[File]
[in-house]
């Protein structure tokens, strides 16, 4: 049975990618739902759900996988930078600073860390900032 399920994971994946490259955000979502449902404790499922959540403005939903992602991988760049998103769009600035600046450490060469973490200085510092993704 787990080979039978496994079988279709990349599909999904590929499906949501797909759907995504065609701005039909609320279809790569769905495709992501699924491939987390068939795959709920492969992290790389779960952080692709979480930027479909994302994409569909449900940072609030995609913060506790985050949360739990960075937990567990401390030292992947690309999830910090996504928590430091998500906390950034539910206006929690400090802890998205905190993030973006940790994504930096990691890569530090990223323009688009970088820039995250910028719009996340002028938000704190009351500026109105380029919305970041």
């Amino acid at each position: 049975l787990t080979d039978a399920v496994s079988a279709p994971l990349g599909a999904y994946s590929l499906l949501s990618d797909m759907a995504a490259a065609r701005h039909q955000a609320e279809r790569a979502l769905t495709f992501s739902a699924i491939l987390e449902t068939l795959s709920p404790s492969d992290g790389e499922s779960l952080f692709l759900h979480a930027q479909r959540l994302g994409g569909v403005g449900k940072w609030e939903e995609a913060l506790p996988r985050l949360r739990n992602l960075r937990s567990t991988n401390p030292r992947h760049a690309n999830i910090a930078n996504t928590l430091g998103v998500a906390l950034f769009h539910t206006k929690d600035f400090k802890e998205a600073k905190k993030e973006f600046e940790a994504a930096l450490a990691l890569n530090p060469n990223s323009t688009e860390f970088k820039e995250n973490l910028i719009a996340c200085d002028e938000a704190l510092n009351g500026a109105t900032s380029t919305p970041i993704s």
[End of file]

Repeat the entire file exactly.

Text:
[in-house]
């Protein structure tokens, strides 16, 4: 049975990618739902759900996988930078600073860390900032 399920994971994946490259955000979502449902404790499922959540403005939903992602991988760049998103769009600035600046450490060469973490200085510092993704 787990080979039978496994079988279709990349599909999904590929499906949501797909759907995504065609701005039909609320279809790569769905495709992501699924491939987390068939795959709920492969992290790389779960952080692709979480930027479909994302994409569909449900940072609030995609913060506790985050949360739990960075937990567990401390030292992947690309999830910090996504928590430091998500906390950034539910206006929690400090802890998205905190993030973006940790994504930096990691890569530090990223323009688009970088820039995250910028719009996340002028938000704190009351500026109105380029919305970041």
């Amino acid at each position: 049975l787990t080979d039978a399920v496994s079988a279709p994971l990349g599909a999904y994946s590929l499906l949501s990618d797909m759907a995504a490259a065609r701005h039909q955000a609320e279809r790569a979502l769905t495709f992501s739902a699924i491939l987390e449902t068939l795959s709920p404790s492969d992290g790389e499922s779960l952080f692709l759900h979480a930027q479909r959540l994302g994409g569909v403005g449900k940072w609030e939903e995609a913060l506790p996988r985050l949360r739990n992602l960075r937990s567990t991988n401390p030292r992947h760049a690309n999830i910090a930078n996504t928590l430091g998103v998500a906390l950034f769009h539910t206006k929690d600035f400090k802890e998205a600073k905190k993030e973006f600046e940790a994504a930096l450490a990691l890569n530090p060469n990223s323009t688009e860390f970088k820039e995250n973490l910028i719009a996340c200085d002028e938000a704190l510092n009351g500026a109105t900032s380029t919305p970041i993704s």